Why 2015's Best Commodity Could Turn Into This Year's Nightmare

  • Cocoa supply poised to surge as high prices encourage farmers
  • Rabobank says global surplus will send cocoa plunging in 2016

A workers uses his hands to mix cocoa beans at a farm near Ilheus, Brazil, on May 28, 2015.

Photographer: Paulo Fridman/Bloomberg

Last year’s best-performing commodity is poised to become the market’s worst nightmare.

After the longest rally in London cocoa futures since at least 1989, farmers from Ivory Coast to Peru are preparing to revive supplies in the 2016-17 season that starts in October, creating a surplus that Rabobank International says will be the largest in six years. With demand slowing, the bank is most bearish about prices for the chocolate ingredient this year among the dozen agricultural commodities it tracks.

Prices surged 60 percent during a four-year rally through 2015, forcing candy makers from Hershey Co. to Lindt & Spruengli AG to charge more for their products. Last year, El Nino weather patterns left dry conditions that hurt cocoa crops, including in West Africa, which produces about 70 percent of the world’s beans. London futures in December reached 2,332 pounds ($3,423) a metric ton, the most since 2011, when a civil war disrupted exports from Ivory Coast, the top supplier.

“We expect these very good international prices to incentivize production,” said Carlos Mera, an analyst at Rabobank in London. “We don’t think these levels are justified given the political stability in West Africa.”

Cocoa was an anomaly last year, rising 14 percent in London, when almost every other major commodity tumbled. The gain was the biggest of the 24 commodities tracked by the Standard & Poor’s GSCI Spot Index, which slid more than 25 percent. Rabobank says cocoa futures in London may slide to 1,800 pounds by the fourth quarter, down 17 percent from Tuesday’s close at 2,163 pounds.

Here are five reasons for the bearish outlook:

1. Farmer Profit

The government in Ivory Coast, which accounts for almost 40 percent of global production, raised prices paid to farmers for a third consecutive year. Growers will get 1,000 CFA francs ($1.62) per kilogram during the bigger of two annual harvests in the 2015-16 season, an 18 percent increase from a year earlier.

It’s the first time farmers across the country have had such a high fixed price for an entire growing season, said Edward George, head of soft commodities research at Ecobank Transnational Inc., a lender based in Lome, Togo. Previously, if prices ever got that high, they were only in certain areas or didn’t last long, George said.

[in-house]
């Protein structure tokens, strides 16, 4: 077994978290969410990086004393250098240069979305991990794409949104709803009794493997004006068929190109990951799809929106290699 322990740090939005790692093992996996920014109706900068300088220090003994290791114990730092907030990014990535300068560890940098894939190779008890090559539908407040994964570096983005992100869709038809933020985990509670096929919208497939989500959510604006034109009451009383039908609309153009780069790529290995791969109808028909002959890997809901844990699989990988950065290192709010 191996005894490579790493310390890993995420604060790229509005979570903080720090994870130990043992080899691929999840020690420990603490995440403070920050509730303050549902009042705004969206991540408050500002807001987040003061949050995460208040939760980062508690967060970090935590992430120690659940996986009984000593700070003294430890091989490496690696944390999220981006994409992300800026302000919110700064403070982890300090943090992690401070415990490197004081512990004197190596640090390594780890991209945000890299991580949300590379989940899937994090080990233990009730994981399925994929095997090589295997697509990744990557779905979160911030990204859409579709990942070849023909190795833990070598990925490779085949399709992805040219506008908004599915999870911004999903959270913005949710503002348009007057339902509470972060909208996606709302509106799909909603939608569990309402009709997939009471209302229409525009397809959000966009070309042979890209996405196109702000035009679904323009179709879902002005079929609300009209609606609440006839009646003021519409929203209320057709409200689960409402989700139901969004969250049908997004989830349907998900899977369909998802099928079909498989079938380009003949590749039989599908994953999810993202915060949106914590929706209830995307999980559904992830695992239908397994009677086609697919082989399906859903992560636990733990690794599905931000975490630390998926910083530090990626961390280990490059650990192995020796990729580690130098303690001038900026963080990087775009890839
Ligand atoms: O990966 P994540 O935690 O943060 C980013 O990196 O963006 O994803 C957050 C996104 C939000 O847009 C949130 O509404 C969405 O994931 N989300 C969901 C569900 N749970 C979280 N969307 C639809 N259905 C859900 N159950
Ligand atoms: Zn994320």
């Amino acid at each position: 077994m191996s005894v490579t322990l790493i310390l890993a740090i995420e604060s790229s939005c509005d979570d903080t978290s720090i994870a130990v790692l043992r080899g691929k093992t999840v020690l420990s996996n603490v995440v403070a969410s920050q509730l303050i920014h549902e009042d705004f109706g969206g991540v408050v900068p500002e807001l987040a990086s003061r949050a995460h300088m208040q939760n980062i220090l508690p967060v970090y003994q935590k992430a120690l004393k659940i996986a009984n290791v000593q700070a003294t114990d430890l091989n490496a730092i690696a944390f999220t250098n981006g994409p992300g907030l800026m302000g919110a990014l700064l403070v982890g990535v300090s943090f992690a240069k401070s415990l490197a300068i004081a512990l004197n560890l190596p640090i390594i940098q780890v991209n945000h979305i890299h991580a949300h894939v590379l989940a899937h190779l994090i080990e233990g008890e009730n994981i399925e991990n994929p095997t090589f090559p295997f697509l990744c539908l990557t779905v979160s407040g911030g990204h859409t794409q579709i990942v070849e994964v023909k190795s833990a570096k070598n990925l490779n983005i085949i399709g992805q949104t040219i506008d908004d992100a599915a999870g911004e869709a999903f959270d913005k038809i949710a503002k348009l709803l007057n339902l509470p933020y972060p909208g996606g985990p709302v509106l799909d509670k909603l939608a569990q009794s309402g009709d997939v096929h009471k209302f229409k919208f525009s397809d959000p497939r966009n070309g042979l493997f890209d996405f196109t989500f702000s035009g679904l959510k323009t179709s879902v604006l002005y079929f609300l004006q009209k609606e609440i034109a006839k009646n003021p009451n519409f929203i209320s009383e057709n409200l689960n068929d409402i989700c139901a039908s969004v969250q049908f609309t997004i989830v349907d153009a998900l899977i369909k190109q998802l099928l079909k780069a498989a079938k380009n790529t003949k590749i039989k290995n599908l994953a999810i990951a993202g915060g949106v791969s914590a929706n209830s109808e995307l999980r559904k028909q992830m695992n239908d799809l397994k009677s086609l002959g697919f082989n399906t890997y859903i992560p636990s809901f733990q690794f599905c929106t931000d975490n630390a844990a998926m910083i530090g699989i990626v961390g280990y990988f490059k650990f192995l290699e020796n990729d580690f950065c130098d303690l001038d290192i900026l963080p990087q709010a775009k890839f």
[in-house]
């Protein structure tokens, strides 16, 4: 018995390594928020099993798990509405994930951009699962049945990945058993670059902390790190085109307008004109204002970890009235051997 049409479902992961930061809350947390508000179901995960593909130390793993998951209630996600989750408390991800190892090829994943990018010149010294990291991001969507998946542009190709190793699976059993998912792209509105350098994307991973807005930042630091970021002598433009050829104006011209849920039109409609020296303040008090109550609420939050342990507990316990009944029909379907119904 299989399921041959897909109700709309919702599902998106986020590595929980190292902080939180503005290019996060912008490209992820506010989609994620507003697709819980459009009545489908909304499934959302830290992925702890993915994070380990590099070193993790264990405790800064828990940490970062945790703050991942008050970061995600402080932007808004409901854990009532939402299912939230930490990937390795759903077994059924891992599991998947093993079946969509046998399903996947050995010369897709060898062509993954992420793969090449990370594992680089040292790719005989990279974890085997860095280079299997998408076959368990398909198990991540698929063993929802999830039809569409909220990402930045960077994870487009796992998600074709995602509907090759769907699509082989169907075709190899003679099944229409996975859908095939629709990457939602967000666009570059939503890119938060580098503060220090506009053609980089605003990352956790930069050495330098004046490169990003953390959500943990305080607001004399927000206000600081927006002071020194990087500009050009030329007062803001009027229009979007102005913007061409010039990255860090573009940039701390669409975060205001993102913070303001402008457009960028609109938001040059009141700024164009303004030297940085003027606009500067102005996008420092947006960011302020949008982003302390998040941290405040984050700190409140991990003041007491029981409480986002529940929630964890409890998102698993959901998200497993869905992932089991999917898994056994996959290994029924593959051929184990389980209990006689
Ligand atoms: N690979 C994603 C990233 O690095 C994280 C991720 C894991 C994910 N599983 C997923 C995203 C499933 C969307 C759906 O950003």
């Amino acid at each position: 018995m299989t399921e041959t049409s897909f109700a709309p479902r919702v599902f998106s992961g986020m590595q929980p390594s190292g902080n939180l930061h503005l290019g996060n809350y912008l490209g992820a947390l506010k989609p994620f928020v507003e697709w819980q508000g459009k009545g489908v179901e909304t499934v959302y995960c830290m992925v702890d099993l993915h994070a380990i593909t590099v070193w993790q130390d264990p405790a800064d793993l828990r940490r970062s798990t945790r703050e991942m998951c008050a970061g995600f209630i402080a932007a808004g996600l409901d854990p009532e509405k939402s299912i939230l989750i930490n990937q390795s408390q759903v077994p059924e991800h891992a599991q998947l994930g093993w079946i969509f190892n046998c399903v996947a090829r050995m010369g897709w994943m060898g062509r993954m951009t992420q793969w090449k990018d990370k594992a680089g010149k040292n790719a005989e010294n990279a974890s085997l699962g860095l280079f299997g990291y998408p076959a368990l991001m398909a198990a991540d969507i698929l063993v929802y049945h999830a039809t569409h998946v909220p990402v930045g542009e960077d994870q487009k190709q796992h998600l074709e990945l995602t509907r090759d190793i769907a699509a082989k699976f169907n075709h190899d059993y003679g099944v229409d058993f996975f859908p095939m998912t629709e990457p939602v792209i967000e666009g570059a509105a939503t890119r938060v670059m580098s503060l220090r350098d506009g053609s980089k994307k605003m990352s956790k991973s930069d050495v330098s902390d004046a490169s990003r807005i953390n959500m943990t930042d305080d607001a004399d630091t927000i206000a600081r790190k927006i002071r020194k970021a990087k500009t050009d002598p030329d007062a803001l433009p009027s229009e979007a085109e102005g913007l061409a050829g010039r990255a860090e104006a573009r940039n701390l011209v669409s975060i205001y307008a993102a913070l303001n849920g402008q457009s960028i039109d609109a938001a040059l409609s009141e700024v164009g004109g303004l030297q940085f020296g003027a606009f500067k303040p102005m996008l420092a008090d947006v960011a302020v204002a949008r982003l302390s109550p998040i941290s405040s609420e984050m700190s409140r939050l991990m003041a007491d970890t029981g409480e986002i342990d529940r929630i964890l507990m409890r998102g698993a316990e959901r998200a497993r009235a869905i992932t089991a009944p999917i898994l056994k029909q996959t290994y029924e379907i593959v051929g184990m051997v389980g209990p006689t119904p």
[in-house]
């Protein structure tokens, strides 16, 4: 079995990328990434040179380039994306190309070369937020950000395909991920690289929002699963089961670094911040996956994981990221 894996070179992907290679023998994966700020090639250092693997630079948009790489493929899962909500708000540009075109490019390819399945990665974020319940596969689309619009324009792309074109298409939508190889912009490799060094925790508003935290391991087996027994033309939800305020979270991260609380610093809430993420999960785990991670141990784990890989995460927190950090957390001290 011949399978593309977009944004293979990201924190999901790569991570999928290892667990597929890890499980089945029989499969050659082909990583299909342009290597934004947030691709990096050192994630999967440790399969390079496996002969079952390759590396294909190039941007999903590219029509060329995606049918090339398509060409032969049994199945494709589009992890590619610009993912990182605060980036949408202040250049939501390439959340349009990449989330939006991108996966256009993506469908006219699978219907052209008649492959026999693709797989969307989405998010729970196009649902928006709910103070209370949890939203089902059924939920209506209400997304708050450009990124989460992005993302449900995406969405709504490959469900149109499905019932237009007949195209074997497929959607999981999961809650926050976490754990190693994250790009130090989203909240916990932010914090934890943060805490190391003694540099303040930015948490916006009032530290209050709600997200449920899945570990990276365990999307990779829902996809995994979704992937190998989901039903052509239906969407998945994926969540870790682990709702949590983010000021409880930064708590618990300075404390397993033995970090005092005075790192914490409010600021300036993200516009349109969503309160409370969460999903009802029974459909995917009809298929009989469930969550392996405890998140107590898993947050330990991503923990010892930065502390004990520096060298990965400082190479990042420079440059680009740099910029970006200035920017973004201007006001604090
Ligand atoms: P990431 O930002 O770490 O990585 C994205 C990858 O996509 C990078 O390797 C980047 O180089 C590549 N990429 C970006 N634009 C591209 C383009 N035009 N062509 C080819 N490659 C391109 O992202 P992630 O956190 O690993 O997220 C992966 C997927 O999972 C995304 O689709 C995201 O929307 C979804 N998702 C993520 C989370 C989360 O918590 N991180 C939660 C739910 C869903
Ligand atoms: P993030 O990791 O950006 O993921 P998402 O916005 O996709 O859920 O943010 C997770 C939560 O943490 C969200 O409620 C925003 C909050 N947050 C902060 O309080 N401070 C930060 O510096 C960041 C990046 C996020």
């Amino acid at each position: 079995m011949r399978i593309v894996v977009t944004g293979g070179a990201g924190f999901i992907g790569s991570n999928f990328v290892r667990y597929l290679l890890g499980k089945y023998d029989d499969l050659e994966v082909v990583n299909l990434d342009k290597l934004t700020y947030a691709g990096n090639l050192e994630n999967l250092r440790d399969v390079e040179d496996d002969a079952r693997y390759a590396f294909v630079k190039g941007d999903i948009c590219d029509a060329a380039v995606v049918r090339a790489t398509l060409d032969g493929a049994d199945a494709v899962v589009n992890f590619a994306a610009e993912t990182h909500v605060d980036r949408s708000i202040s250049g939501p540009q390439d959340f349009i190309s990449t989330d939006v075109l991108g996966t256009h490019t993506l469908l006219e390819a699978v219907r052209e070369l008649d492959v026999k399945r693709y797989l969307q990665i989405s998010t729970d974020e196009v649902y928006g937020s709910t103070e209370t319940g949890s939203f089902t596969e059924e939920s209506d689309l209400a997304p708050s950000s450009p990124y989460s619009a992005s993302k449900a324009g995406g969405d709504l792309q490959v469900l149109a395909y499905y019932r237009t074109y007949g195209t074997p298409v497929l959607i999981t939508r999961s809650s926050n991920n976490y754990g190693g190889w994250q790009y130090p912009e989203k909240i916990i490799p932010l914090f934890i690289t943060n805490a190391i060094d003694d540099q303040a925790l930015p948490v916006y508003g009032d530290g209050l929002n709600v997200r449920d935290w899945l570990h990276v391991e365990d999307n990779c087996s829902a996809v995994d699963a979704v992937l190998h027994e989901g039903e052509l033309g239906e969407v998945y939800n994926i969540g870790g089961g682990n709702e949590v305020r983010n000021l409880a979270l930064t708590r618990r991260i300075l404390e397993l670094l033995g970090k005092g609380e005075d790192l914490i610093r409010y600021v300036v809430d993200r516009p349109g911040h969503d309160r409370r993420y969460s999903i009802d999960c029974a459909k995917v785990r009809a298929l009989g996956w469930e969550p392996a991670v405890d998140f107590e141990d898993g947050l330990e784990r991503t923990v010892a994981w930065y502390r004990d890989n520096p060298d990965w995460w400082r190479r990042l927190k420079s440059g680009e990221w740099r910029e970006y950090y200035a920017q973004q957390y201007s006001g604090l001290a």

2. Weaker Demand

With the cost rising for chocolate makers, many have tapped into inventories, cutting demand for new supplies. Global grindings by processors, an indication of consumption, will probably be unchanged or rise as little as 0.5 percent in the 2015-16 season that started Oct. 1, according to a November estimate by Cargill Inc., the world’s second-biggest processor.

Barry Callebaut AG, the top processor and largest maker of bulk chocolate, is closing a factory in Thailand and reducing output in Malaysia. The company said overcapacity, high prices and slowing demand made grindings less profitable.

3. Rains Return

Dry conditions from El Nino probably will be replaced by a more favorable La Nina pattern that will bring more moisture to cocoa crops, according to MDA Weather Services. Three of five strong El Ninos since the 1950s were followed by La Nina, said Kyle Tapley, a forecaster for MDA.

“As far as cocoa is concerned, La Nina generally leads to wetter-than-normal conditions across West Africa,” Tapley said in an e-mailed response to questions.

4. Latin America

While farmers in Ivory Coast and Ghana continue to dominate supply, output is growing in Latin America. Countries in the region have been planting high-yielding trees, according to the London-based International Cocoa Organization. Production in Ecuador rose 6.8 percent in 2014-15, and expansion is occurring in Colombia and Peru, the industry group said.

“Offers are starting to increase from places like Central America as producers look to cocoa to replace coffee,” Jack Scoville, vice president at Price Futures Group Inc. in Chicago, said by e-mail. “This is small now but has really gained traction over the last couple of years and will expand.”

5. Surplus Ahead

After a production deficit of about 150,000 tons in the 2015-16 season that started in October, the world will soon have more supply than it needs. Output will exceed demand by 93,000 tons in the 2016-17 season, according to Rabobank. That would be the biggest glut since 2010-11.

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